Implementing enacted legislation is just as important an aspect as legislating itself. The 2019 Annual Report emphasises that the planned additions to legal entry points will not, of themselves, be enough to effectively overcome the ever-growing shortage of skilled workers. The authorities, for example foreign representations and foreigners’ authorities, must at the same time expand their infrastructure, otherwise the new legal framework will come to nothing.
A lot done in terms of refugee integration, though a lot still needs to be done on integration policy, especially in regard to education
The fact that so many refugees came to Germany within a short space of time represented a stress test for public authorities and institutions – not only in regard to initial reception, accommodation and asylum decisions, but also as regards the educational system and the labour market. In the meantime it is right to say that the public institutions met the challenge, with a considerable amount of support from welfare organisations and volunteers. The challenge which the educational system specifically faced was integrating refugee children into school life without any lead time. According to Prof. Dr. Claudia Diehl, a member of the Expert Council, “the organisational achievement and great dedication which made this possible across the whole of Germany deserve the greatest of respect. In 2016, 95 per cent of refugee children between the ages of six and 12 who arrived from 2013 until 2016 were already attending school. The fact that some key education metrics have remained unchanged or even improved is another measure of success. The share of first-generation immigrant adolescents attending an integrated comprehensive school (Gesamtschule) has further increased, for instance.”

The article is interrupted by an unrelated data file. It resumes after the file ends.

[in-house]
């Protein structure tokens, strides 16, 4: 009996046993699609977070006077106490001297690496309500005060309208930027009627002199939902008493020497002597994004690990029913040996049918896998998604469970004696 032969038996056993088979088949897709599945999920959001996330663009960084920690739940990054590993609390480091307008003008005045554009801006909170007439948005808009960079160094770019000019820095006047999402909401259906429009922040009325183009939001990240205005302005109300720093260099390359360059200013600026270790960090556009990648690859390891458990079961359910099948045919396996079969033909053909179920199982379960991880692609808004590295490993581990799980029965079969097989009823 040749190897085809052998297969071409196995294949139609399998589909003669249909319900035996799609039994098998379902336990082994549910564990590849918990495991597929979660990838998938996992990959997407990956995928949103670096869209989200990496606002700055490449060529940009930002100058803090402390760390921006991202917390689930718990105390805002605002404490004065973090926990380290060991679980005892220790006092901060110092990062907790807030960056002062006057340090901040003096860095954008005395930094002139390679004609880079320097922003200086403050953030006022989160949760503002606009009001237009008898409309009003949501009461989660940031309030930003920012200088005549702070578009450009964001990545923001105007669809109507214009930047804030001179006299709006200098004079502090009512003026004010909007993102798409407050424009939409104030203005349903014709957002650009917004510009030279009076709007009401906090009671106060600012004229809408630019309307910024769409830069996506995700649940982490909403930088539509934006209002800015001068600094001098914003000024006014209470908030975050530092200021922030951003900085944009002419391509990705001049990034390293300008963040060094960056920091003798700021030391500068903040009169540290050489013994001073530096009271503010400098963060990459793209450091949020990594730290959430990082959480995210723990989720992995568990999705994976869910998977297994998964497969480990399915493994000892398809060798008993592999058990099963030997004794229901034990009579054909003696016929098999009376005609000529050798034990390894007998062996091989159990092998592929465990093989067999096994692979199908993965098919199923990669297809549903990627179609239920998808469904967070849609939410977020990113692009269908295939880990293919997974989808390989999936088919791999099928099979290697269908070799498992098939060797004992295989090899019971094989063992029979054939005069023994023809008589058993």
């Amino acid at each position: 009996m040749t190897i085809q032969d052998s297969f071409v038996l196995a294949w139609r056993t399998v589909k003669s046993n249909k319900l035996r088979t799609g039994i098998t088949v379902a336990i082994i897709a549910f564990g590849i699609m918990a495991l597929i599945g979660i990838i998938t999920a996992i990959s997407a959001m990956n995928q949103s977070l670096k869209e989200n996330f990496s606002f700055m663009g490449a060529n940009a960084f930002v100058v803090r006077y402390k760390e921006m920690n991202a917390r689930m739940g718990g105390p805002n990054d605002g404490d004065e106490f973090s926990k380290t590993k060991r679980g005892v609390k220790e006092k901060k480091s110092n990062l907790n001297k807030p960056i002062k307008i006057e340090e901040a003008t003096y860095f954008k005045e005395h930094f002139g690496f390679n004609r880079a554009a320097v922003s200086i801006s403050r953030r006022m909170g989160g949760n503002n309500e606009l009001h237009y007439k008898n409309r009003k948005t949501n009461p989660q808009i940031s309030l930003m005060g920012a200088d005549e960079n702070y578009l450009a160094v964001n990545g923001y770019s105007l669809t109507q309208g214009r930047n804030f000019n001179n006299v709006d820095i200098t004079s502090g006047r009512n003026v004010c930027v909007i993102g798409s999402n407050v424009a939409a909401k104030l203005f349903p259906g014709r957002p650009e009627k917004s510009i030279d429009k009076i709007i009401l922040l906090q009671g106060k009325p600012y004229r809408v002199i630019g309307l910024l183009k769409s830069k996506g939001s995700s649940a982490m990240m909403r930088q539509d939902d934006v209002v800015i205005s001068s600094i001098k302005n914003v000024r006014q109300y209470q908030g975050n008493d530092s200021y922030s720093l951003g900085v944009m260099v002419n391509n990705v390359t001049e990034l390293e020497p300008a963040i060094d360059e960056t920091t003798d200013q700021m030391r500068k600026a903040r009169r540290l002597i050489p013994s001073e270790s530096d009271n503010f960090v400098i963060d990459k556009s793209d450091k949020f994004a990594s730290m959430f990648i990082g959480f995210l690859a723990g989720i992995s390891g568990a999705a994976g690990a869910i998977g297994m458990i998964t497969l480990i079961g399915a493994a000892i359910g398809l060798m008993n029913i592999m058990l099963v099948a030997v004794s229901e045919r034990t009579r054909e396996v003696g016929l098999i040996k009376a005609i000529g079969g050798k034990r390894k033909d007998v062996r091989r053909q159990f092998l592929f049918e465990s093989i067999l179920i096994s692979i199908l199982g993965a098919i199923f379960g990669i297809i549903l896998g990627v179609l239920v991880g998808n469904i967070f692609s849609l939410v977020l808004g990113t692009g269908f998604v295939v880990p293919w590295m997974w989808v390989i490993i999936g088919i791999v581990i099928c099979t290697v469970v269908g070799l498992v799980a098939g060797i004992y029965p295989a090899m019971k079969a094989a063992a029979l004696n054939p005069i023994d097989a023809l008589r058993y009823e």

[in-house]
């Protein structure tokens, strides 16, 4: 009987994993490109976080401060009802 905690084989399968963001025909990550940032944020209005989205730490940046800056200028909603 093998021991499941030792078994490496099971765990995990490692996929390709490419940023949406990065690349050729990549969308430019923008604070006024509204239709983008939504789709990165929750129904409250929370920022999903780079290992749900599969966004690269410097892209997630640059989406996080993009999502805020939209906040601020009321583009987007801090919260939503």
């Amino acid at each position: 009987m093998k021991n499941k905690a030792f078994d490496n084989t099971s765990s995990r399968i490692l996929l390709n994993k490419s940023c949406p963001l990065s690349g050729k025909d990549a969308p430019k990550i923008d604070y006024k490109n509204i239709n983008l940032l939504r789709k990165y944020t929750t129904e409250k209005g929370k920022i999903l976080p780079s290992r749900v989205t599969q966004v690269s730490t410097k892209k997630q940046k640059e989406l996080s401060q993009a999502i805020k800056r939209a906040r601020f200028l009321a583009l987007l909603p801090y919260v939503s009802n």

“Even so, there are other developments which give cause for concern,” says Prof. Dr. Diehl, qualifying her initial praise. “The share of adolescent immigrants without any school leaving qualifications has more than doubled, for instance. The share of children with a migration background in early childhood day care has dropped slightly. Significantly fewer children with a migration background are in day care than children without a migration background.” The SVR above all recommends further expanding early childhood day care and specifically drawing migrant familiesʼ attention to the fact that it is available in order to be able to compensate for initial disadvantages. Access to education should be made more flexible for older adolescent migrants so that they too can gain school leaving qualifications. Educational achievement is still too strongly dependant on social background, regardless of whether a person has or does not have a migration background. That is an area in which Germany, a country of immigration, still has some catching up to do.
Labour market integration has been more successful overall than most people expected. Around one third of adult refugees who came to Germany from the main countries of origin in the period since 2015 had found a job by the autumn of 2018. Nonetheless, the underlying conditions which facilitated this development were particularly favourable, not least due to Germanyʼs booming economy. It cannot be assumed, however, that the current economic and labour market situation will continue. “The SVR therefore recommends systematically recording and evaluating available labour market integration measures. A diverse range of measures are now in place, causing friction losses and the need for a considerable amount of coordination. The same goes for procedures for assessing and recognising professional skills,” says Prof. Dr. Bauer. Following an evaluation, only tried and tested, efficient programmes could then be made available, in particular if the economy and the labour market were to lose momentum. In addition, the German vocational training system could be made more modular and skills assessment procedures centralised and speeded up. Labour market integration of women migrants, especially women refugees, should be improved by giving them access to part-time measures and better day care.